Monday, September 10, 2012
Kingpin by Kevin Poulsen
Kingpin (how one hacker took over the billion-dollar cybercrime underground), Kevin Poulsen. New York: Crown Publishing, 2011. approx. 288 pps.
N.B. Kevin Poulsen is currently the news editor at the Wired website http://www.wired.com . He has served his time in prison for his hacking crimes and thus has paid his debt to society. Poulsen deserves many kudos for writing the code which identified a bunch of convicted pedoheads on http://myspace.com-- something which some employee or other of MySpace had stated publicly could not be done-- back around 1995 or so.
Carding is the act of stealing credit card data with or without the reproduction of fake credit cards and fake i.d.s to go with them. It is a crime that the public in general may not know an awful lot about. I've seen one brief mention on a television show about frauds. It was a shot of a waitress using a device to steal the credit card numbers off the cards of her customers. She ran the card through the device after pretending to drop the card on the floor. As she picked up the card, she slid it along the back of her shoe before going off to the register with the card. There is a whole lot more than that to carding. There are forums with dumps-- list of credit card numbers-- for sale along with R.D.I.F. makers, card makers, hologram makers. There are folks being paid to swipe cards in order to steal numbers like the waitress on teevee. And folks who use the fake cards in stores to buy high end merchandise. The merchandise is then exchanged for money. The receiver will then sell the high end merchandise on various black markets.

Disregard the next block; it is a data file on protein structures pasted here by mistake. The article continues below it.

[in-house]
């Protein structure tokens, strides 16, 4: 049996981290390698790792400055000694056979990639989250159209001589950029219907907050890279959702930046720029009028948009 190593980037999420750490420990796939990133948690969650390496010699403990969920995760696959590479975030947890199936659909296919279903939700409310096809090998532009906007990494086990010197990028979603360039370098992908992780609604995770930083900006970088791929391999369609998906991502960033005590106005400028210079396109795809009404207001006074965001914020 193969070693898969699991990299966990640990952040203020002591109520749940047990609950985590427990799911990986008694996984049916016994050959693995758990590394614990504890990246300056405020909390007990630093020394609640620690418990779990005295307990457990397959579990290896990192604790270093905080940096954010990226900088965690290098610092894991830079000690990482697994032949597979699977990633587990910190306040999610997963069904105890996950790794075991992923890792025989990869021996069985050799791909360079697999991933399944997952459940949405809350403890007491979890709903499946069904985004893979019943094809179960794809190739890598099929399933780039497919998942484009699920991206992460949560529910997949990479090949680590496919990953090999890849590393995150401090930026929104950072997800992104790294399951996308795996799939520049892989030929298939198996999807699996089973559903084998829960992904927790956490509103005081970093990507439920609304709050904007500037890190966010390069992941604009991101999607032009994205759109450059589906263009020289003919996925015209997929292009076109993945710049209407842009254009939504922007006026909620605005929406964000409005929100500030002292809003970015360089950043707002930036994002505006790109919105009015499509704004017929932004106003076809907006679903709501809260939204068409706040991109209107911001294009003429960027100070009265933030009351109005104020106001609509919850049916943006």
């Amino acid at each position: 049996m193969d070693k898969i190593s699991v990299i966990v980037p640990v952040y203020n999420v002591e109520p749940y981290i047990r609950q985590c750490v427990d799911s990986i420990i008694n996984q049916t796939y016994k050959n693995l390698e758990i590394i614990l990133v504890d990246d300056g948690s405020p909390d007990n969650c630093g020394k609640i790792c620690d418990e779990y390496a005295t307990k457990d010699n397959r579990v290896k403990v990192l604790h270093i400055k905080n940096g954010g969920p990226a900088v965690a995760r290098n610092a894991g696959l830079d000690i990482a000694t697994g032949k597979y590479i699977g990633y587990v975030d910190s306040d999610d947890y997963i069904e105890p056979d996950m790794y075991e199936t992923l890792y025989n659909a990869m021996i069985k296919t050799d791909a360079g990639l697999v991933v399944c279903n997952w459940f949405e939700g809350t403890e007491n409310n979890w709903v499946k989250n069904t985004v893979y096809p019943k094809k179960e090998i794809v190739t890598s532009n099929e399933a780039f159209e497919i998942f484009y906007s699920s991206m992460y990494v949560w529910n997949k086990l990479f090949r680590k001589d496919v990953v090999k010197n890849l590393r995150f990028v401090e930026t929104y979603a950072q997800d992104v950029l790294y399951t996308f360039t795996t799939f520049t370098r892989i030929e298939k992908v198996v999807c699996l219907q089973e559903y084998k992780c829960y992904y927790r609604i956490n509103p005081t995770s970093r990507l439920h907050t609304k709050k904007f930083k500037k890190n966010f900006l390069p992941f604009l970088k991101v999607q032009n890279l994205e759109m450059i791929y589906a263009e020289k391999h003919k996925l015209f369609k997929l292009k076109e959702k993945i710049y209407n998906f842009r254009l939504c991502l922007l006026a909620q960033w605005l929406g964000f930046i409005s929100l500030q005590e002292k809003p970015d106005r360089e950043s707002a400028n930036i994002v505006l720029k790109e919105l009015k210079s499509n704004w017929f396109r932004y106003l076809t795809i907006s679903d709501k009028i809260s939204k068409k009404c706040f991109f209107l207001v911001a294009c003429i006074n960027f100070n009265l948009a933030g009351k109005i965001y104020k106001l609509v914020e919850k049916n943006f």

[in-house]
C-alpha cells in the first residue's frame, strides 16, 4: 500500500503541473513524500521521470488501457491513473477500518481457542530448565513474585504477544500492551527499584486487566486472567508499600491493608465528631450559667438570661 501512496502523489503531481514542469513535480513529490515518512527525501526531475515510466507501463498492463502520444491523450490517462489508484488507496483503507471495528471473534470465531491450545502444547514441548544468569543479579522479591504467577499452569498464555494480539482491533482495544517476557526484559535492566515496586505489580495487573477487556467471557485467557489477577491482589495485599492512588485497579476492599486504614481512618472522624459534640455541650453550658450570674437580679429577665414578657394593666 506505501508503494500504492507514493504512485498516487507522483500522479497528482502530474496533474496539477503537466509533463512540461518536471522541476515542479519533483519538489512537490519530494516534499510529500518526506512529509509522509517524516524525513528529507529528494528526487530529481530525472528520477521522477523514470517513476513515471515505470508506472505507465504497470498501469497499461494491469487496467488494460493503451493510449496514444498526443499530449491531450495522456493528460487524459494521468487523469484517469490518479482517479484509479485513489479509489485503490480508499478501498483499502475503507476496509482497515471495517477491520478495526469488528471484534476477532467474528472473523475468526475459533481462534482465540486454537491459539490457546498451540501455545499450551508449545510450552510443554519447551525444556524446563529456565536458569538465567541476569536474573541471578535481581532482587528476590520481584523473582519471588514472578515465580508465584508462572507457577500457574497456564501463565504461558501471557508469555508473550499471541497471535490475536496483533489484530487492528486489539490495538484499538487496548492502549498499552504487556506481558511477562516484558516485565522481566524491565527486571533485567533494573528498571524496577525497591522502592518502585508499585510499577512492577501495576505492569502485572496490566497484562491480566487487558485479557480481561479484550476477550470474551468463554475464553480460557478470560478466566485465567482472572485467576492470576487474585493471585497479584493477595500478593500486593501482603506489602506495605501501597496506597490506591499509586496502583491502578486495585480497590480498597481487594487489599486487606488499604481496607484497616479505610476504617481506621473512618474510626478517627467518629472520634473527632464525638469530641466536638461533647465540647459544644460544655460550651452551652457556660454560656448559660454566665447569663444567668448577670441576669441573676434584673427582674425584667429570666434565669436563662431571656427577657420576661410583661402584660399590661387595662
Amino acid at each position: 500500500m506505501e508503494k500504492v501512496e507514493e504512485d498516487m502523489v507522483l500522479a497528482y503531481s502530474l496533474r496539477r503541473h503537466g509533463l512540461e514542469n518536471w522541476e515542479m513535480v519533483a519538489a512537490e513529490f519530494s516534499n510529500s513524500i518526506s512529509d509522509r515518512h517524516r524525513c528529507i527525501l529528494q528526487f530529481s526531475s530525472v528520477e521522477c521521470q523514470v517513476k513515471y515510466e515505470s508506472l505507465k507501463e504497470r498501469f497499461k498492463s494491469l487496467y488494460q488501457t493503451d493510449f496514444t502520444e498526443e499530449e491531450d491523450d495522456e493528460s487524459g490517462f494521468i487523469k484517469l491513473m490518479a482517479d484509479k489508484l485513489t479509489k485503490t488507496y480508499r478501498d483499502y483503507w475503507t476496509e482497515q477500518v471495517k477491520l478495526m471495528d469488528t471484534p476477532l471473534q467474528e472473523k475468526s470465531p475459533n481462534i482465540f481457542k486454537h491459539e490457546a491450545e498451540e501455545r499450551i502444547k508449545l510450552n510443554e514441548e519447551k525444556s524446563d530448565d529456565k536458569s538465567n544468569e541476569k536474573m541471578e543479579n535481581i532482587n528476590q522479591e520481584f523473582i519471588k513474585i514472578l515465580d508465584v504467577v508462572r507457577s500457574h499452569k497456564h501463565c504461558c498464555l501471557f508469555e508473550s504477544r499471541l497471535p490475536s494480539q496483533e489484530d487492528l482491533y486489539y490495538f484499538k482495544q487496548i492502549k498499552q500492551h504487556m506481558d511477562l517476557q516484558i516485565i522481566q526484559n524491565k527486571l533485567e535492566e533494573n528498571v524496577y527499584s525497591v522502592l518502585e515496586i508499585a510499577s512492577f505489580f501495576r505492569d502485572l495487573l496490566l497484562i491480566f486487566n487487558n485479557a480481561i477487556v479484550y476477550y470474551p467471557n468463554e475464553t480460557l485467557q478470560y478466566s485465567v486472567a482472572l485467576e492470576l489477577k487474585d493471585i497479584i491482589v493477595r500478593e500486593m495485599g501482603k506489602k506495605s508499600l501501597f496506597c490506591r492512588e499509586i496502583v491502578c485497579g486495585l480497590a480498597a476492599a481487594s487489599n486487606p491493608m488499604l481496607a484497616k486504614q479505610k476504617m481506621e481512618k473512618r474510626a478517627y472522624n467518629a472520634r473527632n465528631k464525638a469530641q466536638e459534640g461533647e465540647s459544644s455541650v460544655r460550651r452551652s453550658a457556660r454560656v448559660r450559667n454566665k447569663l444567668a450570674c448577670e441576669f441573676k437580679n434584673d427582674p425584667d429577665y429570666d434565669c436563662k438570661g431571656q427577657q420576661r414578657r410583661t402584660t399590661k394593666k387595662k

Kingpin introduces the readers to Max Butler, the man behind the Max Vision legend who took over several carding boards and made a ton of money doing it. Unfortunately, Butler left behind two wives and the possibility of a decent future on the outside of prison walls.
sapphoq reviews says: Because Poulsen was himself at one time a hacker involved in criminal activity [Not all hackers are criminals], Kingpin lacks the preachy tone that other tomes about cybercrimes possess in strident abundance. Kingpin is fast-paced and gives a good feel for the world of carders and their ilk. Highly recommended to techies and true crime aficionados.